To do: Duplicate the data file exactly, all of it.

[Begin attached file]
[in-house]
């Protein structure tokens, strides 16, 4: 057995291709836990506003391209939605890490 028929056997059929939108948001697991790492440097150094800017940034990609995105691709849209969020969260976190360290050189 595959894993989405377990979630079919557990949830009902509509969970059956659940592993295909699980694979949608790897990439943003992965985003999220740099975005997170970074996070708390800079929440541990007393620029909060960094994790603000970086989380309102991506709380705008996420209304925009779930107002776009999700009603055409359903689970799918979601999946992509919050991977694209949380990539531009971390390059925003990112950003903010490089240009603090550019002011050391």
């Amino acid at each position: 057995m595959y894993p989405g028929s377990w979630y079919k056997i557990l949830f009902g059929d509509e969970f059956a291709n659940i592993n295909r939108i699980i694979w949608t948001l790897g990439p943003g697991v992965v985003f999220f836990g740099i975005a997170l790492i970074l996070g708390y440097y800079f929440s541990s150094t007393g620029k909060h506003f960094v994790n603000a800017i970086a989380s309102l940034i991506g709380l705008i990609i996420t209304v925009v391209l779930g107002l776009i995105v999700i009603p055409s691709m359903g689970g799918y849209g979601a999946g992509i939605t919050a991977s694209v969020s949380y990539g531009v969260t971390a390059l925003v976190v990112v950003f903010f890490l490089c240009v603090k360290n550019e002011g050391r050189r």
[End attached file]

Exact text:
[in-house]
């Protein structure tokens, strides 16, 4: 057995291709836990506003391209939605890490 028929056997059929939108948001697991790492440097150094800017940034990609995105691709849209969020969260976190360290050189 595959894993989405377990979630079919557990949830009902509509969970059956659940592993295909699980694979949608790897990439943003992965985003999220740099975005997170970074996070708390800079929440541990007393620029909060960094994790603000970086989380309102991506709380705008996420209304925009779930107002776009999700009603055409359903689970799918979601999946992509919050991977694209949380990539531009971390390059925003990112950003903010490089240009603090550019002011050391």
């Amino acid at each position: 057995m595959y894993p989405g028929s377990w979630y079919k056997i557990l949830f009902g059929d509509e969970f059956a291709n659940i592993n295909r939108i699980i694979w949608t948001l790897g990439p943003g697991v992965v985003f999220f836990g740099i975005a997170l790492i970074l996070g708390y440097y800079f929440s541990s150094t007393g620029k909060h506003f960094v994790n603000a800017i970086a989380s309102l940034i991506g709380l705008i990609i996420t209304v925009v391209l779930g107002l776009i995105v999700i009603p055409s691709m359903g689970g799918y849209g979601a999946g992509i939605t919050a991977s694209v969020s949380y990539g531009v969260t971390a390059l925003v976190v990112v950003f903010f890490l490089c240009v603090k360290n550019e002011g050391r050189r």